How Much Is Too Much Sugar?

How Much Is Too Much Sugar?

We don’t believe in depriving yourself or being too extreme with your diet. Health isn’t about being a maniac or feeling like you can never have any fun — who wants that life?

But we do believe in balance and knowing our limits when it comes to fun foods that aren’t super good for us — especially added sugar. When consumed in excess, sugar can potentially contribute to all kinds of maladies, including heart disease. That doesn’t sound fun, either.

“The more (sugar) we have, the more we want,” says Keri Glassman, MS, RD, CDN, who contributed to Sugar Free 3 on Openfit. And the more we have, the harder it is to get that same buzz. You want that sugar rush. You want to feel good. But this desire can disrupt sleep, leading to fatigue and increased consumption of other calories, which causes a whole host of health issues.

Having trouble controlling your cravings? Learn how to cut added sugar and refined carbs from your diet with Sugar Free 3! Try it here for free.

 

How Much Sugar Should I Eat Per Day?

“The American Heart Association recommends limiting the amount of added sugars you consume,” says Andrea Berez, MS, RD.

Here’s what that recommendation means:

  • For most women, that’s about 100 calories per day or about 6 teaspoons of sugar.
  • For men, it’s about 150 calories per day or 9 teaspoons.

To give you an idea of how crazy easy it is to rack up the amount of sugar you consume, a 12 oz. can of Coke has a whopping 156 calories and 37 grams of sugar!

It’s important to note that the AHA is referring to added sugars, not naturally occurring sugars, but eating six pineapples is probably overkill. Too much sugar in a day can lead to instability in mood, fatigue, and that frequent “sugar crash” feeling.

 

What’s the Difference Between Added Sugar and Natural Sugar?

It’s pretty simple:

  • Natural sugars are sugars that are naturally occurring in the food, like sugar found in fruit, milk, and some veggies.
  • Added sugars are sugars added to foods during prep, cooking, or processing like ice cream, soft drinks, energy drinks, and candy.

While the body reacts to sugar similarly no matter its source, added sugars can be considered empty calories that provide little nutritional value. When you consume sugar through fruit, for example, your body is also receiving vitamins, minerals, and good fiber. Fiber slows down the process of sugar absorption in the bloodstream and promotes fullness, which can prevent overeating.

Added sugar is the original “phantom menace,” says Glassman. “If you take a look at what’s in your pantry, you’ll see the crackers, dressing, and marinara sauce likely have sugar. You may have an increased desire for sugar because you’re consuming more of it than you even realize.”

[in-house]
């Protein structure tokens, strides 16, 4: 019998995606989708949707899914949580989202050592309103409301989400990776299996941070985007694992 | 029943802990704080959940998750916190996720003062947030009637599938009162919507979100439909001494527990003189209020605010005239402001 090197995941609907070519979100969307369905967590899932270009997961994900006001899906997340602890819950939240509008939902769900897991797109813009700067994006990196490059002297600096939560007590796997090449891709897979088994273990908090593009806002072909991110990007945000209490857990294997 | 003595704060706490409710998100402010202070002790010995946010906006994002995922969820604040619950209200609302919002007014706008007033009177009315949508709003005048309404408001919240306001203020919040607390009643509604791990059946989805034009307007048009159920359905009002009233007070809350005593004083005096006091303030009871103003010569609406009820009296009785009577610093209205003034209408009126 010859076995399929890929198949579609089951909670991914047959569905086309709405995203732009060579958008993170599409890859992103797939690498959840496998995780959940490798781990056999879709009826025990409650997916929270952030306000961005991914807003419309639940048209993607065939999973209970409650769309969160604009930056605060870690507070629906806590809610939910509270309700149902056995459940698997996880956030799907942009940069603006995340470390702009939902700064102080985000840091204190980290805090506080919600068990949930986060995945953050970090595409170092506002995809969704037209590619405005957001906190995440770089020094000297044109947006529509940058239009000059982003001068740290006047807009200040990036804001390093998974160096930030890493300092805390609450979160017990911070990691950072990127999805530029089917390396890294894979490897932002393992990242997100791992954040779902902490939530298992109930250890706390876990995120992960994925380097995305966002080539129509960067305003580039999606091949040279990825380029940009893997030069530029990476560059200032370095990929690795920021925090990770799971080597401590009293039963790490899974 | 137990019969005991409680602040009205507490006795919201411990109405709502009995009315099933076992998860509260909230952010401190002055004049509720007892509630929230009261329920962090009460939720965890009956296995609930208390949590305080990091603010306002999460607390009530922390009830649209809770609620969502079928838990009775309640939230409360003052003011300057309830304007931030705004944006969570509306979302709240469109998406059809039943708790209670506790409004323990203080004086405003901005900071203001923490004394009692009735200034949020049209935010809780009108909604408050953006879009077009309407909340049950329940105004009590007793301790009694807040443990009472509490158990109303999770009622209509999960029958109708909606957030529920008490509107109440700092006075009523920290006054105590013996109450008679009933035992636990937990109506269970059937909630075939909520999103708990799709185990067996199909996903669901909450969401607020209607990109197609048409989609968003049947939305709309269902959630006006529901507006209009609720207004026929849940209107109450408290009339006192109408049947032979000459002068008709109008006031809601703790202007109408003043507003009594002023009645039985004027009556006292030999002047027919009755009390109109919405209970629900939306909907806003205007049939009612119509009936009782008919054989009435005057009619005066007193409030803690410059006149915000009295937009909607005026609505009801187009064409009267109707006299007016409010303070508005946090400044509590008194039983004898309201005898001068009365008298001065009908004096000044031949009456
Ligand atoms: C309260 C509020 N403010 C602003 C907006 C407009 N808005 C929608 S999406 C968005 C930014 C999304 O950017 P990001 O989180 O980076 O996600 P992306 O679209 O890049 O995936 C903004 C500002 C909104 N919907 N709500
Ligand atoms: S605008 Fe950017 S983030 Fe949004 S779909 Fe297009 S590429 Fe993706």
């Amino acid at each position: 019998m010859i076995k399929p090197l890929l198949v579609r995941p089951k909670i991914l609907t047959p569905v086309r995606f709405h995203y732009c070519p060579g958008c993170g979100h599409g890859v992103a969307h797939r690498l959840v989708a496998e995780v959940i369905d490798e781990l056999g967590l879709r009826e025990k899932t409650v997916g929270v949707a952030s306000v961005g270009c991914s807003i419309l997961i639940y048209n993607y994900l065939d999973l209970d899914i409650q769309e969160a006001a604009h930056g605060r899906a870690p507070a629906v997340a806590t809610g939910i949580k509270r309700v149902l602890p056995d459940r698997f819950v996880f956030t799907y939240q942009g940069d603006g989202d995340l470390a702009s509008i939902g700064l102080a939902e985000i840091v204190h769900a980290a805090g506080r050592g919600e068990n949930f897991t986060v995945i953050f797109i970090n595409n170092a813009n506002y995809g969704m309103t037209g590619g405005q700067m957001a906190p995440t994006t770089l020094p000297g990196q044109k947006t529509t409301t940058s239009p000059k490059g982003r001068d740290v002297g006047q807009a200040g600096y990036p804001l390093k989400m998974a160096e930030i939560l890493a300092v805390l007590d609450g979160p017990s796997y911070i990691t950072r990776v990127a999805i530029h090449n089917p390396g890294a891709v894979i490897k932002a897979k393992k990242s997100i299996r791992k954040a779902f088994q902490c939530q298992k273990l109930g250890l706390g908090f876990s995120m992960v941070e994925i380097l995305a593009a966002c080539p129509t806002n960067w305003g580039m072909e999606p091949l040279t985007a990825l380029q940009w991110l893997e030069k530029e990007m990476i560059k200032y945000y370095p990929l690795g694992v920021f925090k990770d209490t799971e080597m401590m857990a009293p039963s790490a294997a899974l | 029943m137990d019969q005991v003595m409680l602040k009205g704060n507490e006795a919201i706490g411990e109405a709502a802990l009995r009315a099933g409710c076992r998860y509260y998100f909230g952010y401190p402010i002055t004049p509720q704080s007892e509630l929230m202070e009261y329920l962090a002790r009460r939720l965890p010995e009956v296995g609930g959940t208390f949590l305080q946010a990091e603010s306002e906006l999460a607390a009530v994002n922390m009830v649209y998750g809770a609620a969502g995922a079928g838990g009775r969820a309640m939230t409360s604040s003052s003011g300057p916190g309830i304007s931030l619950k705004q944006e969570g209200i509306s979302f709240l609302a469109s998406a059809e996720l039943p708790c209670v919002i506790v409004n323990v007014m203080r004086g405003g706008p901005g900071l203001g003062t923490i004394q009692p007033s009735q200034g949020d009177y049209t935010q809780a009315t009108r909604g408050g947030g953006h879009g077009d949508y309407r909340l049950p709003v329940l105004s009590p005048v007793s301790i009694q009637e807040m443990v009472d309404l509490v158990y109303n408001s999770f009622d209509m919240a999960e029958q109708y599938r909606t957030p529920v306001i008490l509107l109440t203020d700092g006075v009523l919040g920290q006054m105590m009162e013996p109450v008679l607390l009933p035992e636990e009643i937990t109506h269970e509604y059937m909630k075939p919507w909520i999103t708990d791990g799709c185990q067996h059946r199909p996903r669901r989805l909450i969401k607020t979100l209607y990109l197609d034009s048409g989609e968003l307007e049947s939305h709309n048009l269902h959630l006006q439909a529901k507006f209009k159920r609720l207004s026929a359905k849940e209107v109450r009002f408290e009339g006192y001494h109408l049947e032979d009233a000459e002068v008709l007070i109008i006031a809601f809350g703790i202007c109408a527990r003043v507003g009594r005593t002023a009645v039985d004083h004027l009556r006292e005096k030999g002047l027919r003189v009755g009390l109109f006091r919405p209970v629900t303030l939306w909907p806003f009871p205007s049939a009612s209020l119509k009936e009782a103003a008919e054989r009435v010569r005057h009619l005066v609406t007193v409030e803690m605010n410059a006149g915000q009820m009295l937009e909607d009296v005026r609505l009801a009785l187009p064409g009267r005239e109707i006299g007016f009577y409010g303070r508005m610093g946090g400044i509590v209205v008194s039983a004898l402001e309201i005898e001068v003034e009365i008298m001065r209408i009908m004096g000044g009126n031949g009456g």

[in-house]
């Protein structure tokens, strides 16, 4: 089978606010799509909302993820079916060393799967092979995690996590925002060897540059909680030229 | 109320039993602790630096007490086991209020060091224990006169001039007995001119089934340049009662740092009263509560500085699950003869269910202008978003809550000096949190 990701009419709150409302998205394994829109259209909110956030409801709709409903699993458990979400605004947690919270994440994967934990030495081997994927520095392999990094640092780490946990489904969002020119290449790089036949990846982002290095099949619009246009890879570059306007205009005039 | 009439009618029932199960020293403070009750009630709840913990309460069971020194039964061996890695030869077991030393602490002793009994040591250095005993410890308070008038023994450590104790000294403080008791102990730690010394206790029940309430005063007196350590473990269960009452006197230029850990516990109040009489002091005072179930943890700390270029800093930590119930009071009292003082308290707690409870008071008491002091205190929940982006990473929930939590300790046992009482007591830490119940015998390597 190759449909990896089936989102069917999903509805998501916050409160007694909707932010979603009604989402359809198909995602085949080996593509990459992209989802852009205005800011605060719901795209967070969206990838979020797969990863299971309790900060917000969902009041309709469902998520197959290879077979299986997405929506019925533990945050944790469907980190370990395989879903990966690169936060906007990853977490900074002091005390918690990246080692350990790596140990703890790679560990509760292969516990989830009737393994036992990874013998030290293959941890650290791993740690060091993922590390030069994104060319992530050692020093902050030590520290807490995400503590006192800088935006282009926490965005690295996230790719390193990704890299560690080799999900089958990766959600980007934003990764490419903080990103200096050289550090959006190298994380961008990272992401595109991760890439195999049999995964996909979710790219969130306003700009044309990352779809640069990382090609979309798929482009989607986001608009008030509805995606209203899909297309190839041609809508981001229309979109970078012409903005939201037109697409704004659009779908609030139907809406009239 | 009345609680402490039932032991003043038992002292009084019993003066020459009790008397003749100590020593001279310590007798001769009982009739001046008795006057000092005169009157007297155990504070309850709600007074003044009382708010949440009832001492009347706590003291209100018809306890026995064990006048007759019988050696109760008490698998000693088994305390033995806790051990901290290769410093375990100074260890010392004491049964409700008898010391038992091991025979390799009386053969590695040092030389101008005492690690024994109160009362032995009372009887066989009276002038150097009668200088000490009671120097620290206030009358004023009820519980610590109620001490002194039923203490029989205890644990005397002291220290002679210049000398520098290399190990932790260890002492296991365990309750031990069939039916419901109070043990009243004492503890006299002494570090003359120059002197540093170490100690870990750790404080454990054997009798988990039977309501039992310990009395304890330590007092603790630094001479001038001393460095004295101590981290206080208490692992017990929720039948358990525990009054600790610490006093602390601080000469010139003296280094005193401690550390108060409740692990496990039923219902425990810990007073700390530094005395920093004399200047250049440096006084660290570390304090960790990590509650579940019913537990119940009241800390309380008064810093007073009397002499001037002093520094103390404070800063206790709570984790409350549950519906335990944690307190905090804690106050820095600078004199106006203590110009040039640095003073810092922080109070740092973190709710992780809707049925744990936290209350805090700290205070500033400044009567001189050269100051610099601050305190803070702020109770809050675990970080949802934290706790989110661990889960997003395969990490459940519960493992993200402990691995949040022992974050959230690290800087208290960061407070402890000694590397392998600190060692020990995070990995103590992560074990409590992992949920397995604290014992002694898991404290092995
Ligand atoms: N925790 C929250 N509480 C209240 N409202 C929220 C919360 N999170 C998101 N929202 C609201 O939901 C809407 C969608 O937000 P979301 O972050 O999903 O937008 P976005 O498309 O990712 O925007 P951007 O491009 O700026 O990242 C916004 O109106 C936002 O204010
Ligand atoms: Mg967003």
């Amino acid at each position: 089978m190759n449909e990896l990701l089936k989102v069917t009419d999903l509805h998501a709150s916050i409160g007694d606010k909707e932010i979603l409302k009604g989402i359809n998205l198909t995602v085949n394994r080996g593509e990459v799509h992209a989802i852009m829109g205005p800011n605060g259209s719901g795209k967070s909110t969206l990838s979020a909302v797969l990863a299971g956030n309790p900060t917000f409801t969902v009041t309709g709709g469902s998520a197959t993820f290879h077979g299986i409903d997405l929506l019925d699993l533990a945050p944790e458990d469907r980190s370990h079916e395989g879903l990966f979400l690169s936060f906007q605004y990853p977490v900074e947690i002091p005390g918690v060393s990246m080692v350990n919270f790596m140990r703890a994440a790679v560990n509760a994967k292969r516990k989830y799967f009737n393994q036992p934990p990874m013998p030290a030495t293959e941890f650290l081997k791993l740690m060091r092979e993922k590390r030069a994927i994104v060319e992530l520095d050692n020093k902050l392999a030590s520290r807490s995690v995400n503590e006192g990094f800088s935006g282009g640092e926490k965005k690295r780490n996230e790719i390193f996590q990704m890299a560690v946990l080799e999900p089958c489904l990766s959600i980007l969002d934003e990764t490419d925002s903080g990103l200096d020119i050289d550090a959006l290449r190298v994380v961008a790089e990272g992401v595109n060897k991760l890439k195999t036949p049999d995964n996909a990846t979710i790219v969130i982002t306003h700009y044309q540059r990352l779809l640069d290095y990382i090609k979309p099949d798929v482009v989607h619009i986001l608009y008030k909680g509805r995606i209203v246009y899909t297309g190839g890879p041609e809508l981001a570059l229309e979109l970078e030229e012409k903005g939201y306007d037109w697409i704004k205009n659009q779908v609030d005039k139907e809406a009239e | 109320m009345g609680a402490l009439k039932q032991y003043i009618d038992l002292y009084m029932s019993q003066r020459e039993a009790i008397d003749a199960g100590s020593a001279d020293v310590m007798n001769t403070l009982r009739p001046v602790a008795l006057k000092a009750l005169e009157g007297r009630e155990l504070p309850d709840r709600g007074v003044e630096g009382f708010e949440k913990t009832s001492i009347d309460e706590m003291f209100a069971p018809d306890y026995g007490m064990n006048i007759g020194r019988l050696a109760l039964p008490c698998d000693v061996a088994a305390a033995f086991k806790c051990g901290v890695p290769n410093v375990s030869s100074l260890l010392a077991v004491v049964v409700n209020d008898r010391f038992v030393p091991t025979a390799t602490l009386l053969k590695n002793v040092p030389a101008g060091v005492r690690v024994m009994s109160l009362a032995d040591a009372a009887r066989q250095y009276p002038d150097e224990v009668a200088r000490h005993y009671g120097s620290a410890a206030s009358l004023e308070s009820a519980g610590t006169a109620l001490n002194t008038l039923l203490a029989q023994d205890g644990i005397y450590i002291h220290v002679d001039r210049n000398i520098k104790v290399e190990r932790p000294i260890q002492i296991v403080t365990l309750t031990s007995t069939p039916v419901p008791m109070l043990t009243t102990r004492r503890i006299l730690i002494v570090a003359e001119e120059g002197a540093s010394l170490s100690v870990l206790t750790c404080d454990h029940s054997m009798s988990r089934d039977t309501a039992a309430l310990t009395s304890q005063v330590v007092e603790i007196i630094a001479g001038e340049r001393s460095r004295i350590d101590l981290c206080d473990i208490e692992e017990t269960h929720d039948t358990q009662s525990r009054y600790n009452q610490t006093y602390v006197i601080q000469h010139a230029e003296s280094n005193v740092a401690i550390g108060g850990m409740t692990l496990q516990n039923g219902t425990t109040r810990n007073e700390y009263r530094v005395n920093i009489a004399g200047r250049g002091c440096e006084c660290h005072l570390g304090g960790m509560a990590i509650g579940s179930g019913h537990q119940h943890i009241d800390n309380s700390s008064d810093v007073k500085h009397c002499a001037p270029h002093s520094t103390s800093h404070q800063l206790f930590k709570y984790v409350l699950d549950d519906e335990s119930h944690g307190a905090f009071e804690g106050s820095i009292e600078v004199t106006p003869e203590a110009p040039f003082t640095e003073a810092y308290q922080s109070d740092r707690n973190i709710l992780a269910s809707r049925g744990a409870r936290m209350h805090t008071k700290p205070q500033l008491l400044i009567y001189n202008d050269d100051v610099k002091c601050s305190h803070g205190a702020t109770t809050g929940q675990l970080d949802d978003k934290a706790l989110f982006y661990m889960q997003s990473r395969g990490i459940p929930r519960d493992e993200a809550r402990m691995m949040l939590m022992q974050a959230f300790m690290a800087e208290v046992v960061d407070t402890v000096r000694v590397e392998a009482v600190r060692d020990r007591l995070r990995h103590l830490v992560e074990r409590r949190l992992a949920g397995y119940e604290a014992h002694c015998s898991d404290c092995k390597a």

How Do You Avoid Sugar?

It is truly shocking when you realize how much sugar is added to our foods, even ones that don’t taste sweet! If you want to limit or cut down on sugar, “it is best to avoid many highly processed foods or limit to 1-2 servings per day,” says Berez. Here are some ways to avoid excess sugar:

  • Avoid soft drinks, as they are the leading source of added sugars.
  • Eat more whole foods, and stay away from pre-packaged foods.
  • Opt for fruit instead of candy or other sweets.
  • Cook more. It’s hard to know how much sugar is in your foods when eating at restaurants, so the best way to avoid sugar entirely is to cook your meals. If you’re preparing your meals, you have total control over how much sugar goes in (or stays out!).
  • Always read the nutrition label and ingredient list. Often, sugar has other aliases like “high fructose corn syrup,” “molasses,” “dextrose,” or “cane juice,” so it’s essential to know how those sneaky devils mask themselves.

“Take every meal one step at a time,” advises Glassman. “Think of the next meal. The next craving. If you go day by day, it’s going to be easier.”

 

Will Sugar Make Me Gain Weight?

Maybe. “Sugar can definitely cause excess weight gain if you are consuming more than the recommended amount,” Berez says.

Excess sugar does indeed contribute to weight gain but remember: you don’t have to go crazy. If you know you want a slice of holiday pie after dinner, be mindful of your sugar consumption throughout the day.

“Giving up added sugar helps with weight loss in many ways,” says Glassman. “First of all, sugar equals extra calories, and extra calories eventually turn to fat to be stored if they aren’t needed for fuel by the body. Secondly, sugar is easy to overconsume because, well, it tastes good!”

If you can’t live without your pumpkin spice latte, make sure the rest of your breakfast is full of whole, natural foods. It’s all about balance!

Chelsea Frank

About

Chelsea Frank was born and bullied in Los Angeles, CA. When she's not performing stand up comedy or crying while doing squats, Chelsea writes about all things health, beauty, and travel. Her work has been featured in Shape, Uproxx, TripSavvy, The Daily Beast, Thrillist, and Reductress, among others. Fun fact: she's traveled to over 50 countries and has gotten sick in pretty much all of them! Follow her on Twitter.